The Coleman Hyperflame is a powerful and sturdy stove with a lot of potential. It has the fun feature of being able to remove the burners and snap in a griddle or grill, accessories available separately from Coleman. Unfortunately, this stove cooked a little too hot and unevenly for our liking, and overall didn't measure up to the other stoves we tested.
Wide sturdy burners give this stove fantastic stability.
Time to Boil
With 11,000 BTUs per burner, this stove did decently with boiling. It boiled a quart of 60-degree water in 4:30 and a quart of 50-degree water on a cooler day in 5:10. On their own, these aren't bad times, but other stoves simply did better, even those with lower BTUs. With as hot as this stove cooked food, we were shocked it wasn't able to boil a bit faster. For comparison, the Everest clocked in at 2:30 for the 60-degree water and 3:30 for the 50-degree water.
doesn't come equipped with windscreens, but the burners are well protected by design. Again, this stove wasn't the best in this category but still fared decently. During our box fan test where we set up a large fan 2 feet to the side of each stove while boiling water, the Hyperflame
boiled a quart of water in 6:45. This was the fastest time by almost two minutes for all the stoves without a windscreen, but considerably slower than our wind-protected winners.
The Hyperflame doesn't have a windscreen but the burners are relatively well protected.
This is the category where the Hyperflame really let us down. This stove cooks SO hot and fast, it was near impossible to manage any delicate meal. You can turn the flame down very low, but it's hard to tell that it's still on, even though the heat is still raging. We tried cooking a raw sausage patty and in minutes the outside was cooked to a hard brown crisp while the inside remained raw. Finishing the meal required breaking the sausage apart into small pieces.
At the end of it all, we were left with a very charred pan that only a good soaking could get clean again. We also noticed that despite the large wide burners — burners we thought would distribute heat equally — almost all our meals cooked unevenly.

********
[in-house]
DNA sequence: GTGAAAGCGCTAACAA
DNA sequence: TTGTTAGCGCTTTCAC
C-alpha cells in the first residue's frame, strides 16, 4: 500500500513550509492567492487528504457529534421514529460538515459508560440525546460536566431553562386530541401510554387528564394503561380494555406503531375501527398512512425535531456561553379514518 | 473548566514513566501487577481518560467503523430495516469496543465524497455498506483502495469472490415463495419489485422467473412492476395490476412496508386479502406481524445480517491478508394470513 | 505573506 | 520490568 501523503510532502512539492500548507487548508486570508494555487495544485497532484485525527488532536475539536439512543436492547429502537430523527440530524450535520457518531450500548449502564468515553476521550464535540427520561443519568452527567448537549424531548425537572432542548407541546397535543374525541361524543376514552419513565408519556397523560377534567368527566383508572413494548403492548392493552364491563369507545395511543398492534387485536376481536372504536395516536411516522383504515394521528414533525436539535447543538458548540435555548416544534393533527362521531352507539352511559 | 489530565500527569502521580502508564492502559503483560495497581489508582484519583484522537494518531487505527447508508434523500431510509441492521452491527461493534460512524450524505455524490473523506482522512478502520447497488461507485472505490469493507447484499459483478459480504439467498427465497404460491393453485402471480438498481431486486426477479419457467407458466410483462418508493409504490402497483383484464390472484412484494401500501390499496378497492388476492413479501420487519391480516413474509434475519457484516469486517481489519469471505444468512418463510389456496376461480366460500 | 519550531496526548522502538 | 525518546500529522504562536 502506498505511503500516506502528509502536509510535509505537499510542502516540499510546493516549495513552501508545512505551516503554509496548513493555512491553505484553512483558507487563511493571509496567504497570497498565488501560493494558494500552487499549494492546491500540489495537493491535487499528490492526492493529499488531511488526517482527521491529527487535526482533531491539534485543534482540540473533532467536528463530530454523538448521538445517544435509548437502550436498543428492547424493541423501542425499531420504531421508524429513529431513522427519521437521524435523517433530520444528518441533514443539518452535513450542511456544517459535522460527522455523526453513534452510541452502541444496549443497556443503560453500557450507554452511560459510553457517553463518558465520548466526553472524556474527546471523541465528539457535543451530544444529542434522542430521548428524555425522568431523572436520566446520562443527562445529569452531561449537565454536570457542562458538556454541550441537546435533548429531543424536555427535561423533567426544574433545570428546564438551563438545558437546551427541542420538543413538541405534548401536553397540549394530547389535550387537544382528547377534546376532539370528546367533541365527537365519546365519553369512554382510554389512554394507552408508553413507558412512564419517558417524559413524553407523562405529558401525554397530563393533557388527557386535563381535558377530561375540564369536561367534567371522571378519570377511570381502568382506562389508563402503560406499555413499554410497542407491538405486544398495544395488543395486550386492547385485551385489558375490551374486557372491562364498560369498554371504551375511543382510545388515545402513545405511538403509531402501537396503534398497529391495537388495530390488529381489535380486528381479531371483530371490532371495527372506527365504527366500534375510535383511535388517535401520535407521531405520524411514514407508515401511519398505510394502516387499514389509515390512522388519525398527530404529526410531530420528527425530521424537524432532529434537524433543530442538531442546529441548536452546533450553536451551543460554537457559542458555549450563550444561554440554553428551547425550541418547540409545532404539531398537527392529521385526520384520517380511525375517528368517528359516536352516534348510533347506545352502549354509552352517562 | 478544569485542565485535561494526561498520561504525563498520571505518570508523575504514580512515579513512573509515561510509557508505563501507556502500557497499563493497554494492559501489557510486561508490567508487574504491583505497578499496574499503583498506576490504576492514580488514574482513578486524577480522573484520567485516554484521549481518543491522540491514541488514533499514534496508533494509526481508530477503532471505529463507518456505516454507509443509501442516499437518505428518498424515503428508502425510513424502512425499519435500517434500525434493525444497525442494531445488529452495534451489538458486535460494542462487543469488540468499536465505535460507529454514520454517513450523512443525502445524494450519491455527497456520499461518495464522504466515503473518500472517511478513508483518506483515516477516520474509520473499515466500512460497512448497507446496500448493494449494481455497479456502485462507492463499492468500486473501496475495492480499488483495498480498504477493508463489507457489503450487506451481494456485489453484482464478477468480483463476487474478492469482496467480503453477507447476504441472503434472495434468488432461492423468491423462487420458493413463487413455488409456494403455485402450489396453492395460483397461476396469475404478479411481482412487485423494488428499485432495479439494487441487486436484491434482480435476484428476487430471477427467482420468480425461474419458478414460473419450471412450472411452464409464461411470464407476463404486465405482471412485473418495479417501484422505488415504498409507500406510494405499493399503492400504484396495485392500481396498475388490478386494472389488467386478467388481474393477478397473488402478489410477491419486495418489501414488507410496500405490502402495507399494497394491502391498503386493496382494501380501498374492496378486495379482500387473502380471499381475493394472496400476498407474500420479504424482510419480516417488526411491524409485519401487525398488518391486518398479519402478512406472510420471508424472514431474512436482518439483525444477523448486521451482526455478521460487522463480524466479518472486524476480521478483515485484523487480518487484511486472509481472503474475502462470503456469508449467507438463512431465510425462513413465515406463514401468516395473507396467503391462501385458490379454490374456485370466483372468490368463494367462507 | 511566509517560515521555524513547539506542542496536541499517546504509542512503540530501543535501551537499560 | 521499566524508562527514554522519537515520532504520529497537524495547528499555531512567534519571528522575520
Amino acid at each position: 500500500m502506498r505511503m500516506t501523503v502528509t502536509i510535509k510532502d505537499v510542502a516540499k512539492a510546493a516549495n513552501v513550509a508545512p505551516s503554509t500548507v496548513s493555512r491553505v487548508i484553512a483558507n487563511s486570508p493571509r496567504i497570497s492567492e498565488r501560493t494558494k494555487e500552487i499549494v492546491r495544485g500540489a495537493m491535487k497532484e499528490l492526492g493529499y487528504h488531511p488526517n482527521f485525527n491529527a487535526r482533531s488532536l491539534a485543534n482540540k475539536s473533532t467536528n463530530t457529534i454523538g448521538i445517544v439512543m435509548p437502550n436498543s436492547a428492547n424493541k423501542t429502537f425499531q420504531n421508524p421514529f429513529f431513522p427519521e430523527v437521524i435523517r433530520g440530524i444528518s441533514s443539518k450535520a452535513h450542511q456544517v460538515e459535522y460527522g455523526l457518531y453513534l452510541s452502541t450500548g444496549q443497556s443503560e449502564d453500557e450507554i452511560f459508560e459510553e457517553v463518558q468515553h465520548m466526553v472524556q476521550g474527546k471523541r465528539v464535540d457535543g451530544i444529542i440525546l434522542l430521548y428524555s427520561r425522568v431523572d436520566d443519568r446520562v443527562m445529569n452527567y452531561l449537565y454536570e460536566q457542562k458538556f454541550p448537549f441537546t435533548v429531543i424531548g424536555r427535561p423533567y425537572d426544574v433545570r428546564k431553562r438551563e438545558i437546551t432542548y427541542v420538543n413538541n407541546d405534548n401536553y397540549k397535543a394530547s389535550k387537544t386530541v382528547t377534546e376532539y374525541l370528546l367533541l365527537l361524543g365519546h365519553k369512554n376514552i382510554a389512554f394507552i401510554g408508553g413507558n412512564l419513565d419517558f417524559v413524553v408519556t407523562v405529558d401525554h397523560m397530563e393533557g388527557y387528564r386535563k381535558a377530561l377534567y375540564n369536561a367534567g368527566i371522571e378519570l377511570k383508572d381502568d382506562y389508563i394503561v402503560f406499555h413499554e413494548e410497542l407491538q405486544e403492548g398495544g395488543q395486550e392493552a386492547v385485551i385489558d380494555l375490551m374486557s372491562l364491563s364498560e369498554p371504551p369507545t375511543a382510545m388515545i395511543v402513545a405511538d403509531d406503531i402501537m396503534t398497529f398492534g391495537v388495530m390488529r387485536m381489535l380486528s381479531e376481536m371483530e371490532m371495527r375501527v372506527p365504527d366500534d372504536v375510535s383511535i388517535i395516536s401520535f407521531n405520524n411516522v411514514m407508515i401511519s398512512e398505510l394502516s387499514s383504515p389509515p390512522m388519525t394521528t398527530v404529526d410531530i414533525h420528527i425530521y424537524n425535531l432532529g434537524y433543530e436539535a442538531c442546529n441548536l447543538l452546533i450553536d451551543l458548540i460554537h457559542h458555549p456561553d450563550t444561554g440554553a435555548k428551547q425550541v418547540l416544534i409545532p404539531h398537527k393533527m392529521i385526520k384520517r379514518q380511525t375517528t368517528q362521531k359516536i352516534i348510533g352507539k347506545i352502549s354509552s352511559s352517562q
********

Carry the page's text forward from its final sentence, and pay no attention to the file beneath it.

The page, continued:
The Hyperflame is hyper hot! Delicate or slow cooking was very difficult on this stove.
Ease of Set Up
This is a very easy stove to set up. The lid lifts up, and a small arm folds down to hold it in place. The metal fuel adaptor lives in a compartment in the bottom of the stove, a feature that we loved and that this stove did best. With most other stoves of this type, the adaptor gets packed inside where it rattles around noisily when being moved or carried.
Dedicated storage compartment for the fuel hookup on the underside of the stove.
Ease of Care
The cooking grates on the Hyperflame stove can be detached entirely, helping to make cleaning straightforward and easy. However, there are recesses all around the burners that are impossible to reach and that are bound to get filled with crud over time. It's not as good a design as the tried-and-true setup of more traditional models or some of the more innovative designs that allow you to remove the drip tray entirely.
This stove packs down to 23.5 x 15.5 x 5 inches, on the larger side for the two-burner tabletop models we tested. The main reason for the slightly larger dimensions is due to a giant handle. It's nice for carrying, but a bit awkward at times when you're trying to Tetris things into the back of a car.
The Fyrecadet has a good design for slightly larger groups. It is a compact two-burner tabletop model, but provides a large cooking area and decently high BTUs. The lack of a windscreen means that you can fit wider cookware on the burners and, if you want to buy accessories, you can pop off the burners individually and attach a griddle or grill instead. We did not try these accessories so we cannot attest to how well they work.
However, if your camp meals tend to require lots of slow cooking and sautéing, this stove will frustrate you. It cooks hard and fast no matter how low you have the flame.
The only stove with removable and interchangeable burners.
At $150 this is model is on the pricier side. If it cooked better, we would deem it worth the price, as it's a solid design with some good things going for it. But as it stands, it feels expensive for what you get.
While the Hyperflame provides nice wide burners, a well-functioning auto-ignition system, decent wind resistance (considering there's no windscreen), and some cool accessory upgrades, we can't recommend it to anyone without a serious warning regarding how hot it cooks. Across the board on sites like Amazon, we saw complaints about burnt food and the lack of a truly low setting. It's unfortunate because, without this issue, it would be a solidly performing stove.
The Hyperflame cooked the most unevenly of all the stoves we tried. Despite the large burner it repeatedly cooked much hotter in the center of the pan. Here you can see the uneven brown on some breakfast arepas.